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WASHINGTON: As China warned on Thursday that India’s entry into the Nuclear Suppliers Group (NSG) would threaten stability in the Asia-Pacific region, Pakistan reached out to US lawmakers to explain its position on the issue.

Both China and Pakistan oppose India’s entry into the NSG, arguing that admitting a country that has not yet signed the Non-Proliferation Treaty goes against the group’s objective.

Founded in response to the Indian nuclear test in May 1974, the 48-member NSG seeks to reduce proliferation by controlling the export and re-transfer of nuclear material.

Last week, Pakistan too submitted an application in Vienna for joining the NSG. The Pakistani move followed expedited efforts by the US and other world powers to induct India into the group,

The US is helping India to join the NSG in the 2016 plenary session of the group, scheduled to be held later this month but says that Pakistan’s request will be decided by a consensus.

Pakistan, however, is reaching out to US policymakers and legislators to explain its position on this issue.

Last week, Ambassador Jalil Abbas Jilani sent a letter to key US senators, explaining how Pakistan qualified to join the NSG.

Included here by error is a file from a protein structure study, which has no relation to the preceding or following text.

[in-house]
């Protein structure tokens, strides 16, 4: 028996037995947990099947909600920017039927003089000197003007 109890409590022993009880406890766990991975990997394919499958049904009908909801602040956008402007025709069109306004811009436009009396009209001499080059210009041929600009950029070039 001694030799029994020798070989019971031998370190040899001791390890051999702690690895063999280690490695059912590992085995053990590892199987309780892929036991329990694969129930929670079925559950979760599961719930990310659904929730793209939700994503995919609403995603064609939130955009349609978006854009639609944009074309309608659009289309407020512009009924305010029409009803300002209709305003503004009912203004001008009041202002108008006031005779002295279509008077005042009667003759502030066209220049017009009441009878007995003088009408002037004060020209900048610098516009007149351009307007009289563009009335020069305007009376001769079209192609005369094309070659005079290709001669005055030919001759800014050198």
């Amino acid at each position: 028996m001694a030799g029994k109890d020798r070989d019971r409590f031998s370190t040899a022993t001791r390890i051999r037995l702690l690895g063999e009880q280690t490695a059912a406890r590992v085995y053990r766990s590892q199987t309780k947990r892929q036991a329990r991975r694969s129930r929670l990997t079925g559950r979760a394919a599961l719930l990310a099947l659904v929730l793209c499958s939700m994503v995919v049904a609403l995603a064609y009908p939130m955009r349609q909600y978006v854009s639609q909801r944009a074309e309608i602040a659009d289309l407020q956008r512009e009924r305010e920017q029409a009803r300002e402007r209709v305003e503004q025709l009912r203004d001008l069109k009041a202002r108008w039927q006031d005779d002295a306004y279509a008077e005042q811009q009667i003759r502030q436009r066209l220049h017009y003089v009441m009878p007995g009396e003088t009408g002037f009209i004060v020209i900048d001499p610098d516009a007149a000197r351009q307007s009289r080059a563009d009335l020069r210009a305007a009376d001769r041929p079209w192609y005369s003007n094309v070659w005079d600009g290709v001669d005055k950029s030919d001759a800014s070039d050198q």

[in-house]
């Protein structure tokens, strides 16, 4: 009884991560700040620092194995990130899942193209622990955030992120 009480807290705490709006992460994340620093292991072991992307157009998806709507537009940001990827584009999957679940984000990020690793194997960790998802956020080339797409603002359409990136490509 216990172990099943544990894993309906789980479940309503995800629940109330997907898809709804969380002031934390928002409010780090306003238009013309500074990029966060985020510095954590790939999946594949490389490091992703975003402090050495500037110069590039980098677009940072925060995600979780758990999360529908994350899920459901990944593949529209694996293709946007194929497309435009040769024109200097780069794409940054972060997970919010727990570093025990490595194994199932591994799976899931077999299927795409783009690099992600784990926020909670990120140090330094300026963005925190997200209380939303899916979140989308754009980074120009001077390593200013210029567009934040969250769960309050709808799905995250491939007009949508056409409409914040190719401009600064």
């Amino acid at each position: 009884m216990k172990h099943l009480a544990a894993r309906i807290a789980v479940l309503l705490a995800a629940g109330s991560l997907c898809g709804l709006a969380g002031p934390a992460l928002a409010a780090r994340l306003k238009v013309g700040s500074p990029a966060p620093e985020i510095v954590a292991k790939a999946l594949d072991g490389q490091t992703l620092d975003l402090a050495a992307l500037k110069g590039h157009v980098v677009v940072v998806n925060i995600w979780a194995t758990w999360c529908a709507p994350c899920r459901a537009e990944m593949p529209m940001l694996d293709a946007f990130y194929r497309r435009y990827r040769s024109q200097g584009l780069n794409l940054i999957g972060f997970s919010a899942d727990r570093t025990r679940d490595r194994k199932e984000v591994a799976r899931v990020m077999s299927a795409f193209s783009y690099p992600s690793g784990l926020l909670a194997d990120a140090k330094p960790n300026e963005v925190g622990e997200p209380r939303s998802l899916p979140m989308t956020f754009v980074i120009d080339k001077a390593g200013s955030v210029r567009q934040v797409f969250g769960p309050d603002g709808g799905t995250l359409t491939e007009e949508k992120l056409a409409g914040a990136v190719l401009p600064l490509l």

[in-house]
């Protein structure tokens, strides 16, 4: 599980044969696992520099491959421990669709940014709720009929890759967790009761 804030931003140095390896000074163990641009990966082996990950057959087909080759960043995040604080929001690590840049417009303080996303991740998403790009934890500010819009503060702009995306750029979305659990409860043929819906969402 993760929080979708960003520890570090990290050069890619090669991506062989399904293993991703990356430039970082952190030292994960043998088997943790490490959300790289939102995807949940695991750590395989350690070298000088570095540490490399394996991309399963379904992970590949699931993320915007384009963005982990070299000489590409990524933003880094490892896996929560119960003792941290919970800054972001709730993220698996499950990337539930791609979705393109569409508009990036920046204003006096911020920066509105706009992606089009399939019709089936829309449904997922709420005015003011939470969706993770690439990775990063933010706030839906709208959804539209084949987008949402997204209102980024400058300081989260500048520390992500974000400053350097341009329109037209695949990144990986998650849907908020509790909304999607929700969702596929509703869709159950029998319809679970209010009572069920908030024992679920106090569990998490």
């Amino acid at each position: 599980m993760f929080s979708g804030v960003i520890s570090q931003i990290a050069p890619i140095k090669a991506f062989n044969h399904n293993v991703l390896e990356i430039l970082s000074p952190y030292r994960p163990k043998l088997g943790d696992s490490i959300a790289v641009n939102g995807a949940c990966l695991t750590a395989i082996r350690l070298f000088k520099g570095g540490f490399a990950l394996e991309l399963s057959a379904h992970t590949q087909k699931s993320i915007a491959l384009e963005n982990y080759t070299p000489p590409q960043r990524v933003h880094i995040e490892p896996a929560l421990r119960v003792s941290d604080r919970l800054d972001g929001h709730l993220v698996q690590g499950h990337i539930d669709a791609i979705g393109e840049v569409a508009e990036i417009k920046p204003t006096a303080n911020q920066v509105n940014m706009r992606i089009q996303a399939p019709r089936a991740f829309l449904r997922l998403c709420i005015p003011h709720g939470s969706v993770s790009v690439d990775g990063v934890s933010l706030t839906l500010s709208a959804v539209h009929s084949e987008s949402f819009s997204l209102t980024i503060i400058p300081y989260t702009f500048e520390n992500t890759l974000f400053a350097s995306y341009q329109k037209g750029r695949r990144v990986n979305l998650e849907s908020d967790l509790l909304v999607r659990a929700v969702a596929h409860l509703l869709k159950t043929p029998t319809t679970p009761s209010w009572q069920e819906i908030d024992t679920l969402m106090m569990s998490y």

On Wednesday, he met Senator Ed Markey at the Capitol Hill and discussed matters related to global nuclear non-proliferation.

He briefed Senator Markey on the steps Pakistan had taken “for its mainstreaming in the nuclear non-proliferation regime,” the Pakistan Embassy said.

The statement underlined the measures Pakistan had taken to harmonise its export controls with the NSG and adherence to the NSG guidelines with regard to transfer of nuclear material, equipment and related technology.

Ambassador Jilani told Senator Markey that Pakistan’s desire to participate in the NSG “stands on solid grounds of technical experience, capability and well-established commitment to nuclear safety”.

“They exchanged views on a non-discriminatory and equitable approach for membership of the NSG,” the embassy said. Pakistan says that instead of making an exemption for India, the NSG should allow other countries with proven nuclear programmes to join the group.

Ambassador Jilani also discussed “matters related to strategic stability in South Asia” with Senator Markey.

At a recent congressional hearing, Senator Markey had urged the Obama administration not to back India’s bid to join the NSG, as it would disturb stability in South Asia and further fuel a nuclear competition in the region.

Meanwhile, the official Chinese media warned on Thursday that India’s entry into the NSG would “shake” the strategic balance in South Asia, leaving behind China’s all-weather ally, Pakistan.

The state-run Global Times pointed out that India’s presence in the NSG would “cast a cloud over peace and stability” in the entire Asia-Pacific region.

“The major goal for India’s NSG ambition is to obtain an edge over Islamabad in nuclear capabilities,” the newspaper warned. “Once New Delhi gets the membership first, the nuclear balance between India and Pakistan will be broken.”

Published in Dawn, June 17th, 2016